Updated: Nov 27, 2022
By Michael Mollicone
James Dean, the ‘50s heart-throb, is not much an actor but more a deity to the young girls of McCarthy, Texas. Fueling their fervent obsession, a gang of these groupie teenagers establish “The Disciples of James Dean,” a fan club run out of a Woolworth’s Five and Dime store. Being only 62 miles from the set of Dean’s new film “Giant,” Mona, one of the group's most passionate members, travels to meet the actor. Upon returning, she claims she made love to him and bears his son.
Twenty years later, the disciples return to McCarthy for the anniversary of Dean’s death. The liveliness of their youth has long passed, and the weight of life bogs down on each of them. Under the sweltering McCarthy heat, the Woolworth’s starts to jog the recessed memories of the women, and the secrets they’ve concealed for decades.
In 1976, “Five and Dime” was originally performed as a play, a common scenario for similar films that transpire in a single room. Ed Graczyk wrote the piece and Robert Altman later directed the material for the stage. In Altman’s 1982 film, he’s able to capture the theatrical experience of seeing the play, while also adapting it to cinema. Cinematography remains unflashy and the bulk of content is dialogue-driven, allowing the full focus to be on the complex character studies that develop.
One of the greatest theatrical elements used was the Woolworth’s set in which the whole film occurs. Flipping from 1975 to 1955 several times, the set changes for each era. To achieve this, the Woolworth’s was built twice, back-to-back, with a two-way mirror separating each. In flashbacks, the camera pushes into the mirror, and “1955 Woolworths” would come to life.
Orange Crush soda, gift shop trinkets, patriotic regalia and jukebox tunes immerse you into a world that only enhances your senses. You imagine the sounds and smells of the dying establishment that don’t even appear on screen. Not only does the Woolworth’s grasp a withering era of five and dime stores, but it’s also reflective of the character Juanita, the elderly shop owner who’s played by Sudie Bond.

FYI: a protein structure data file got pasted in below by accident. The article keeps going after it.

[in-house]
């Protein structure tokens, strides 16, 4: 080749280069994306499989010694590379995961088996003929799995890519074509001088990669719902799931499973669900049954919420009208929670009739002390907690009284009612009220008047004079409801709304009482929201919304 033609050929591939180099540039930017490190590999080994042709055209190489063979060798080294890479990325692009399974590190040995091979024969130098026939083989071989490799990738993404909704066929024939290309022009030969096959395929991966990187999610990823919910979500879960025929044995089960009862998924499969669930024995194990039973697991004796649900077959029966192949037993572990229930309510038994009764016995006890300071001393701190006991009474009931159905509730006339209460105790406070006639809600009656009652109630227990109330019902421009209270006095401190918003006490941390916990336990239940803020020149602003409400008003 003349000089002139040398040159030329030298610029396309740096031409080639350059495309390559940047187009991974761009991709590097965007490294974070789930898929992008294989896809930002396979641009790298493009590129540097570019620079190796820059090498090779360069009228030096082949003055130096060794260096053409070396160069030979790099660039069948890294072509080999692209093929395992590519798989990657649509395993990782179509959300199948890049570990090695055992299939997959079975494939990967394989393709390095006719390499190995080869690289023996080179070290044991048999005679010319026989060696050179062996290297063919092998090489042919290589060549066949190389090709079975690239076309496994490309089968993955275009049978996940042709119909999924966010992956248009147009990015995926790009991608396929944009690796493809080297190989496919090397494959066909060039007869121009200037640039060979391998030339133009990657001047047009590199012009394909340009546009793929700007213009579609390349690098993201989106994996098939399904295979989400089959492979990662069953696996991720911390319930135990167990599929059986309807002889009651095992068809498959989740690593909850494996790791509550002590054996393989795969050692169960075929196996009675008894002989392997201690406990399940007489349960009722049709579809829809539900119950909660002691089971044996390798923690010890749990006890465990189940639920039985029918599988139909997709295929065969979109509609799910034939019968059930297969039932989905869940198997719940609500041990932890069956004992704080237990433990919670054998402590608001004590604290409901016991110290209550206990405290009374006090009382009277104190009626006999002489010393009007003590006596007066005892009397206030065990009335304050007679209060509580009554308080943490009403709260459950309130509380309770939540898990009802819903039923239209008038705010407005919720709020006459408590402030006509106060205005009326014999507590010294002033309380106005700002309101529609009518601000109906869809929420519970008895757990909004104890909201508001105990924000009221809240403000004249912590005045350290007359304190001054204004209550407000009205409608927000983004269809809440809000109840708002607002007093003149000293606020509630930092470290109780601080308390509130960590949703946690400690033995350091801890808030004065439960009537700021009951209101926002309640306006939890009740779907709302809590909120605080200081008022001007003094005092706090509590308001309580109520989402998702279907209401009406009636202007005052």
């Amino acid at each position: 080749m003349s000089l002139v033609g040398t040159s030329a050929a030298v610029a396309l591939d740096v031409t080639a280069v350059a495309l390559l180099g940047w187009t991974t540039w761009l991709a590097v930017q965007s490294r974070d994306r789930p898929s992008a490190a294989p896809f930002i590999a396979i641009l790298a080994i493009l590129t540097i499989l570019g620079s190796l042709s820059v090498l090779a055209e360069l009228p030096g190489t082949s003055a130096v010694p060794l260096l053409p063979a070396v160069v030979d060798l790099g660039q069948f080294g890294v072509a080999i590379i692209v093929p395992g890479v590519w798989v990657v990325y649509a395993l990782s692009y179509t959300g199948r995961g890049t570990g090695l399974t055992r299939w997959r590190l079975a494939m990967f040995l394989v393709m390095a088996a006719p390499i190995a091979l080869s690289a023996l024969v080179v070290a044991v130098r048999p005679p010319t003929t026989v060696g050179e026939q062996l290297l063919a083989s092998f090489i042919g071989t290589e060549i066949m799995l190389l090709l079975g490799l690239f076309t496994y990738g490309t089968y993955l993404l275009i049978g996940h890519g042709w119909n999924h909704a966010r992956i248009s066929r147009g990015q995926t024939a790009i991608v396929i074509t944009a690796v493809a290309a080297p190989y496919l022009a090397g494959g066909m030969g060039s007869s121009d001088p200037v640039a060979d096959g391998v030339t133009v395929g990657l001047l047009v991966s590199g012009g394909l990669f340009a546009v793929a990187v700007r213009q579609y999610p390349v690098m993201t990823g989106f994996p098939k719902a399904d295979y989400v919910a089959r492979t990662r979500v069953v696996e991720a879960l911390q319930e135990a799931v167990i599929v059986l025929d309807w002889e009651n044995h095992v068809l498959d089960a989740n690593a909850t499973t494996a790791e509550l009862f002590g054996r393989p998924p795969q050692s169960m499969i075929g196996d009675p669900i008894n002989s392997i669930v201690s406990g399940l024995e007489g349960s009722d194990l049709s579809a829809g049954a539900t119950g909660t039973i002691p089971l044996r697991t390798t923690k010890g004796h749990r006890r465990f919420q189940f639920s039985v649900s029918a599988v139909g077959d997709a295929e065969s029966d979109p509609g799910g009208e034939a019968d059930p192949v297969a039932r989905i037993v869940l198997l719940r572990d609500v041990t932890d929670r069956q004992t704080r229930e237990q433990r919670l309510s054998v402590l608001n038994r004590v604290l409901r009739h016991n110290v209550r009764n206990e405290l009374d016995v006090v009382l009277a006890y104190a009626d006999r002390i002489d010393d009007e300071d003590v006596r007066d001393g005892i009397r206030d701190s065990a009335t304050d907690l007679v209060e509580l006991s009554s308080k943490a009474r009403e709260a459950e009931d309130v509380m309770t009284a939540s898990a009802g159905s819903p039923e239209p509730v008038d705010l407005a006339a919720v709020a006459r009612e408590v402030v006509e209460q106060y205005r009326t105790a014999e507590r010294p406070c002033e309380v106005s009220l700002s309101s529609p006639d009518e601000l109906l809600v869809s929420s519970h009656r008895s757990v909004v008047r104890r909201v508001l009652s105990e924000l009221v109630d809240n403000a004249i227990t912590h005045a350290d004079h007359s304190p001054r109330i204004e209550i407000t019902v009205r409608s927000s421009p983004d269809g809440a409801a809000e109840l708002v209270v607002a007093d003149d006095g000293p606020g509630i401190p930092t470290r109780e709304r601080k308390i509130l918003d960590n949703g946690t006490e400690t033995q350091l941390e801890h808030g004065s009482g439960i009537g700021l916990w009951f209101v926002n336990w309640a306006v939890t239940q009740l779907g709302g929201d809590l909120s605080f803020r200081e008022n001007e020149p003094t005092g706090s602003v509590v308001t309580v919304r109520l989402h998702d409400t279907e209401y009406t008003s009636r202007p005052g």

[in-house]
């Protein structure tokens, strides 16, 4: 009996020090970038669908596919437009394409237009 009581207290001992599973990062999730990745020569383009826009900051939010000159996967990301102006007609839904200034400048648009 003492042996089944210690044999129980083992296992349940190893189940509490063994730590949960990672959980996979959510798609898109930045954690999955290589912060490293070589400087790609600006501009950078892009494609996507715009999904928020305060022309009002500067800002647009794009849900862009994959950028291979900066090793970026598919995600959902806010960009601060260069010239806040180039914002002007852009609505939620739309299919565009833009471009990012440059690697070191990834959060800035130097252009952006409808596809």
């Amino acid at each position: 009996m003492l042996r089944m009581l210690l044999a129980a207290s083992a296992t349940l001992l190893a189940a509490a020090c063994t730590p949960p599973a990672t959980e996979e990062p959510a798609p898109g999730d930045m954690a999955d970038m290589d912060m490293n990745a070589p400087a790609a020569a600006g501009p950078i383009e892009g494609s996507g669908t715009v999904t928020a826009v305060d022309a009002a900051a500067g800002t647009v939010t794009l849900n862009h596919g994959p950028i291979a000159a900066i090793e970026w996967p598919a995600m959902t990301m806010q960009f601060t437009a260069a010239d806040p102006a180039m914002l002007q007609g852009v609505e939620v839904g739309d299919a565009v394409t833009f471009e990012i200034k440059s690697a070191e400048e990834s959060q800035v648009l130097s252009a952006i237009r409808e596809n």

Once “The Disciples” reunite after decades, the September morning begins with joyous reminiscing of good memories. As the day drags on and drinks are poured, the memories become much darker. Among the cast is Mona, played by Sandy Dennis, who’s character still remains obsessed with James Dean long after his death. She constantly travels to the decaying set of “Giant” after all these years, taking scraps of it as keepsakes. Mona is a character that’s difficult to admire. She clearly has much to hide, and physically expresses this by hiding behind columns and counters of the shop. She is mentally unwell, being violent, sounding manic in speech, and thinking of herself in a higher regard than the others. This is due to her belief that James Dean chose her specifically to bear his son. Mona practically teeters on insanity for most of the film, even calling the other girls “warped” and “demented” for not believing her.
Sissy, performed by a young Cher, is also a strong player. She’s the sexy small-town girl that never really could leave the small town. Her character is sharp and sympathetic, while also being a voice of reason. Kathy Bates and Marta Heflin are entertaining in their roles as well, despite not being fleshed out as much as other characters. Karen Black also makes an appearance, having a gripping past that might be somewhat predictable. Regardless of predictability, the execution of the narratives is still delicately handled with Altman’s Midas touch. Using dialogue as the key, he withholds information until he is ready to reveal it at the right time.
Another wonderful aspect of Altman is how he’s able to include such progressive themes into his work, presenting them without bias. In “Five and Dime” there’s a transgender female character. Their backstory is of great importance to the plot, and the audience can’t help but sympathize with their pain. Themes of homosexuality and gender clash brutally with Juanita’s old-school Christian values. At one point she says that the homosexual boy, “should be treated before he grows into a communist.” She fails to accept change, maybe in the same way she holds onto the decaying store. Juanita, however, is also a motherly character to an extent and eventually begins to question her own values as well.
“Five and Dime” may not be riveting with its revelations, but it captures American life in a way that only Altman does. Once the doo-wop music dies and the images of a gutted-out Woolworths flutter across the credits screen, you’re left with the somber silence of a lost era, and a sympathy for “The Disciples’” painful lives. Juanita sums it up well in saying “Believing is so funny, isn’t it? Especially when what you believe in doesn’t even know you exist.” The same goes for “The Disciple’s”’ idol, James Dean.